Tag Archives: international women’s day

Correction: Inga Muscio’s book is still in circulation at UW!

21 Mar

In my post, Sexism at UW, I mentioned that Inga Muscio’s book had been de-shelved from Dana Porter Library. This was an error.

A friend of mine at the library informed me tonight that she had taken it out a couple weeks ago to read, and she assures me that it is still in circulation.

While this does not make up for the events surrounding International Women’s Day, it does show that there are those with integrity at our school. Universities are a hub of learning and experience, and our materials should not ever be censored. If the time ever comes where our reading materials are censored, then I hope that there is a swift and loud outcry from the entire student population.

Sexism at UW

16 Mar

Sexism and gender inequality is still a huge issue around the world. Women make less money, women are convicted for being victims of rape and sexual assault, and women are discriminated against simply for having a vagina (or for identifying herself as a woman). We all hear stories about the sex trade in Asia, about the oppression of voices in the Middle East and even the lack of access to contraception in the United States. But I am going to talk about what happens here, on the University of Waterloo campus.

As hopefully most of you know, last year there were posters put up around campus. These posters had a picture of Marie Curie, a mushroom cloud, and the words “The brightest woman this Earth ever created was Marie Curie, the mother of the nuclear bomb. You tell me if the plan of women leading men is still a good idea!” These posters covered those of all women running for student government. Following this was an e-mail sent out by a hacker pretending to be Feridun Hamdullahpur (UW’s President). The e-mail said that he was against women in leadership and against women attending university. Volunteers from the Women’s Centre were also harassed and received threatening e-mails.

I wish that I could say that our campus has learned from this incident. But following the shenanigans of last week, I’m afraid to that there are many who want to hold women down while the majority of the student population remains silent.

The following is information I collected after speaking with a Women’s Centre volunteer. I attempted to speak with SLC Management regarding last week’s incidents, but never received a reply.

In celebration of International Women’s Day, the Women’s Centre (a FEDS service) had planned several events and workshops to run throughout the week. These workshops were designed to empower women and to continue a discussion about the posters from last year.  The volunteers booked space approximately 2 months ago to hold all of their events. As per regular booking procedures, the Centre had some communication with SLC management about times and rooms, and the bookings were agreed upon.

Three of the Women’s Centre’s events went smoothly in the spaces that were booked. However, for three other events (held in partnership with WPIRG), the Centre was denied access to the spaces they had booked.  No concrete reasons were given by SLC management for this, and the spaces went unused. After being denied access to the multi-purpose room (MPR) for a self-defence workshop, one woman attempted to speak with SLC management. This manager told author Inga Muscio that she should be ashamed of the book she had written (Cunt: a declaration of Independence). Her book was carried in Dana Porter library until very recently.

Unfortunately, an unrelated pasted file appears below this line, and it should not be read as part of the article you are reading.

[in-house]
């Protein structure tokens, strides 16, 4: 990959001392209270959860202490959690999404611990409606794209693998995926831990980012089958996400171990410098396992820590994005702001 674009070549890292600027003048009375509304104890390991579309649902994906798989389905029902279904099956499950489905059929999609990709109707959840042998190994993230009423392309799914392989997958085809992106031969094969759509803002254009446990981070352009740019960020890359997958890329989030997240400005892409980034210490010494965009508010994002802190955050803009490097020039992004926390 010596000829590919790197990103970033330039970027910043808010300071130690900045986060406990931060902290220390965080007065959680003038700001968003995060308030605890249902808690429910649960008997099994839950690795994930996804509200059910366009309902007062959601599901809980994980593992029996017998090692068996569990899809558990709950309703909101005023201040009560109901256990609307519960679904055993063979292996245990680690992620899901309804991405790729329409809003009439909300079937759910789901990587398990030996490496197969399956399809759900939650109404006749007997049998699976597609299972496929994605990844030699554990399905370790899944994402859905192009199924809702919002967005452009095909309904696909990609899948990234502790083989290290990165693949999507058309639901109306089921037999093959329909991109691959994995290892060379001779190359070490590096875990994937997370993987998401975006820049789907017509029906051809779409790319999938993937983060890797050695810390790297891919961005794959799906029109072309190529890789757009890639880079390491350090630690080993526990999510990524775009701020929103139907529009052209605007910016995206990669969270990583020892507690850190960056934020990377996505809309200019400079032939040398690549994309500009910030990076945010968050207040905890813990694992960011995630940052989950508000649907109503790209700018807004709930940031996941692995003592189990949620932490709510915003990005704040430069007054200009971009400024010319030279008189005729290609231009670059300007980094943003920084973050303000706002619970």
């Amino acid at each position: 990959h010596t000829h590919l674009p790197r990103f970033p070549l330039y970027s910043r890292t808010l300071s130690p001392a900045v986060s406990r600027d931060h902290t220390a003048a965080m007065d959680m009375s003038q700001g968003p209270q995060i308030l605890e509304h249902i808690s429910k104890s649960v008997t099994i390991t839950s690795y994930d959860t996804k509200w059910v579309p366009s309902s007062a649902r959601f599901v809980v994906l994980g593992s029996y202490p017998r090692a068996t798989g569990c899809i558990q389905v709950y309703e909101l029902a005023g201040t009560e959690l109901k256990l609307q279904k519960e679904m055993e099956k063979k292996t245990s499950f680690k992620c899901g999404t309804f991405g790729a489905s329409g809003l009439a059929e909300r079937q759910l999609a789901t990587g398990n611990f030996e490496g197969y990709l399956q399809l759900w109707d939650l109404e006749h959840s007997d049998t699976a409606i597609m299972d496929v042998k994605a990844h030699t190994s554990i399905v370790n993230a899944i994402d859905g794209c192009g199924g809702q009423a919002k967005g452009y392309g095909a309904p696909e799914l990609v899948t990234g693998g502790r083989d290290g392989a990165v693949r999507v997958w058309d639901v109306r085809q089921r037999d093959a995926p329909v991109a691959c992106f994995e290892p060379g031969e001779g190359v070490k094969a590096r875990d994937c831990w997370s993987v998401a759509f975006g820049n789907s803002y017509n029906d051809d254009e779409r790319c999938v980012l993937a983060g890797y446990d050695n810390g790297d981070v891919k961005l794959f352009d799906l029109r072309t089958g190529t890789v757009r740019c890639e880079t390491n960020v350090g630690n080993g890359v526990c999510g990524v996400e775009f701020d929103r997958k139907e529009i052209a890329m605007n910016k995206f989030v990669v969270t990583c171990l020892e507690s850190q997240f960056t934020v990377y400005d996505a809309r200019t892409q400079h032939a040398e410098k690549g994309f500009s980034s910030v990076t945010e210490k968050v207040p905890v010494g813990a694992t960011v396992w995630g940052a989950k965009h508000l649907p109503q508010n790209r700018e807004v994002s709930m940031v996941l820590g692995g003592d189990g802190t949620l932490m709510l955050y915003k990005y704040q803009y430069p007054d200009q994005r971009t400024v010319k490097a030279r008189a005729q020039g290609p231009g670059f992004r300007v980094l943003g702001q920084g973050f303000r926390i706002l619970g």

In an act of peaceful protest, all attendees for the workshop formed a Congo line in the SLC. They danced around singing “Cunt cunt cunt cunt cunt cunt!” (You know the tune). They handed out flyers with definitions from Inga’s book to passersby. In essence, the workshop on self-defence turned into an act of self-defence. (On a side note: someone didn’t like this and called the Regional Police who of course couldn’t do anything because there was nothing illegal happening.)

That evening Inga Muscio spoke, and the event went well with a great turn-out. However, Inga told the women’s centre volunteer that she felt much more welcome at other universities compared to Waterloo (including Pen State! Yes, that Pen State, with the covering up of a child molester and rapist).

The Women’s Centre volunteers also had a difficult time with marketing for their events. For example, after chalking the words “Cunt Love” onto pavement, a Campus Police officer hosed down the word “cunt” and made some volunteers feel intimidated. Additionally, many of the posters hung in Uptown Waterloo were torn down or had the word “cunt” cut out of it.

The volunteer I spoke with said that “by shutting us down, we formed a community.” The people who witnessed this happen became mobilized, and are only more encouraged to promote equality on campus.

Last year after the Marie Curie posters went up, a [female] friend of mine told me that my outrage was an overreaction and unjustified. This is bullshit. Sexism on our campus exists and it’s appalling and it makes me angry. Here is my call to action for all of you:

  • E-mail Feridun Hamdullaphur and tell him why this behaviour won’t be tolerated by students (we all pay for FEDS Services after all)
  • Call, write, or e-mail SLC Management – call them out on denying access to the Women’s Centre and WPIRG
  • Attend workshops held by the Women’s Centre and show your support

We can all use this to mobilize and show that sexism on campus should not and will not be tolerated.

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